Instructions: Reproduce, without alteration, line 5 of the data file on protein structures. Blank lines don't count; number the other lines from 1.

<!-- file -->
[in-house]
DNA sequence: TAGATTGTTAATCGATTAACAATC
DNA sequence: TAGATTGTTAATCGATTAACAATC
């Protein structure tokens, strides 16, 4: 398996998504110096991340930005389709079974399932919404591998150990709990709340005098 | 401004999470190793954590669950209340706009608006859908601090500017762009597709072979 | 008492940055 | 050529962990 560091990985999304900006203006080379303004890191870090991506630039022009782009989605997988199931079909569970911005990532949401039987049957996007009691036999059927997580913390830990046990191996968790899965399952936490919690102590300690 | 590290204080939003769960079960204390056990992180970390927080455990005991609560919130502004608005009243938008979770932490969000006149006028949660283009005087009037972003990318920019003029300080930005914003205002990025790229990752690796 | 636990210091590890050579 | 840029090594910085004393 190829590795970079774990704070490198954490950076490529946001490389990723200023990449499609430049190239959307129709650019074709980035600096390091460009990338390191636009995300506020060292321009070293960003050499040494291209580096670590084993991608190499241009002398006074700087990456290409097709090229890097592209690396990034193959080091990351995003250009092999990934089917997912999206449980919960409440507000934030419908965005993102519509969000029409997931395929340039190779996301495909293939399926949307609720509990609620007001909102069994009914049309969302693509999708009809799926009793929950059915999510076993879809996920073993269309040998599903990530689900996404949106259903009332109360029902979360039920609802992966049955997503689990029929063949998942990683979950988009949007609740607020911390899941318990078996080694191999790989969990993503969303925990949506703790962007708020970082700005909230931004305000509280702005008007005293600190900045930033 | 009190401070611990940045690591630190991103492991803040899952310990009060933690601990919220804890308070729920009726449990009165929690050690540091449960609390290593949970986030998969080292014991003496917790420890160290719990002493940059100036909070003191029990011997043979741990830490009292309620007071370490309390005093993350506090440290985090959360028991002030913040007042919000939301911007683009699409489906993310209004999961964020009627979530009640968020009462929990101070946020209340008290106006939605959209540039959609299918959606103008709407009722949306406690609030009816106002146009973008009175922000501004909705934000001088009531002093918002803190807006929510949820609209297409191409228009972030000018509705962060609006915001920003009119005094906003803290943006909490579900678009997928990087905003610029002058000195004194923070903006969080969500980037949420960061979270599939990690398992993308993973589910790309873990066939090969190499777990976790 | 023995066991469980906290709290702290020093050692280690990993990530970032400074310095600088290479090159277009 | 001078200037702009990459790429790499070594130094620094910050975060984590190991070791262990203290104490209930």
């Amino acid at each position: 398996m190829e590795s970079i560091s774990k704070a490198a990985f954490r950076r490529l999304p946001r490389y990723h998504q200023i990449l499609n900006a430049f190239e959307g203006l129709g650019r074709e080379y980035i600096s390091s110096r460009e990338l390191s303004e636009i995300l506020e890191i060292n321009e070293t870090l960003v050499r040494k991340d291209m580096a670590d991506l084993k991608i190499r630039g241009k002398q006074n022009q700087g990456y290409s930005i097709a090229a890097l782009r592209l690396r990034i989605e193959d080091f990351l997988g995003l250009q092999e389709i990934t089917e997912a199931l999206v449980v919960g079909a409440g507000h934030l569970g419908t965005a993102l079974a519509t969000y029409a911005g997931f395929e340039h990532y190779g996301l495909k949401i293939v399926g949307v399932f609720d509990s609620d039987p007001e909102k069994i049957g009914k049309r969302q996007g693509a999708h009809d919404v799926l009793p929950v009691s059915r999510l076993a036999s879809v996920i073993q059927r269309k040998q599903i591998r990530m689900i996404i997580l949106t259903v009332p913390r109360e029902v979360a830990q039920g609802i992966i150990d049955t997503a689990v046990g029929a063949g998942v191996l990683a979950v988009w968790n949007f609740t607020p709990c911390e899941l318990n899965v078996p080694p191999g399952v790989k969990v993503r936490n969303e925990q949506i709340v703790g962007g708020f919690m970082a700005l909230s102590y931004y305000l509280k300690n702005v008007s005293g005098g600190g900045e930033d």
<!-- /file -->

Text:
């Amino acid at each position: 398996m190829e590795s970079i560091s774990k704070a490198a990985f954490r950076r490529l999304p946001r490389y990723h998504q200023i990449l499609n900006a430049f190239e959307g203006l129709g650019r074709e080379y980035i600096s390091s110096r460009e990338l390191s303004e636009i995300l506020e890191i060292n321009e070293t870090l960003v050499r040494k991340d291209m580096a670590d991506l084993k991608i190499r630039g241009k002398q006074n022009q700087g990456y290409s930005i097709a090229a890097l782009r592209l690396r990034i989605e193959d080091f990351l997988g995003l250009q092999e389709i990934t089917e997912a199931l999206v449980v919960g079909a409440g507000h934030l569970g419908t965005a993102l079974a519509t969000y029409a911005g997931f395929e340039h990532y190779g996301l495909k949401i293939v399926g949307v399932f609720d509990s609620d039987p007001e909102k069994i049957g009914k049309r969302q996007g693509a999708h009809d919404v799926l009793p929950v009691s059915r999510l076993a036999s879809v996920i073993q059927r269309k040998q599903i591998r990530m689900i996404i997580l949106t259903v009332p913390r109360e029902v979360a830990q039920g609802i992966i150990d049955t997503a689990v046990g029929a063949g998942v191996l990683a979950v988009w968790n949007f609740t607020p709990c911390e899941l318990n899965v078996p080694p191999g399952v790989k969990v993503r936490n969303e925990q949506i709340v703790g962007g708020f919690m970082a700005l909230s102590y931004y305000l509280k300690n702005v008007s005293g005098g600190g900045e930033d």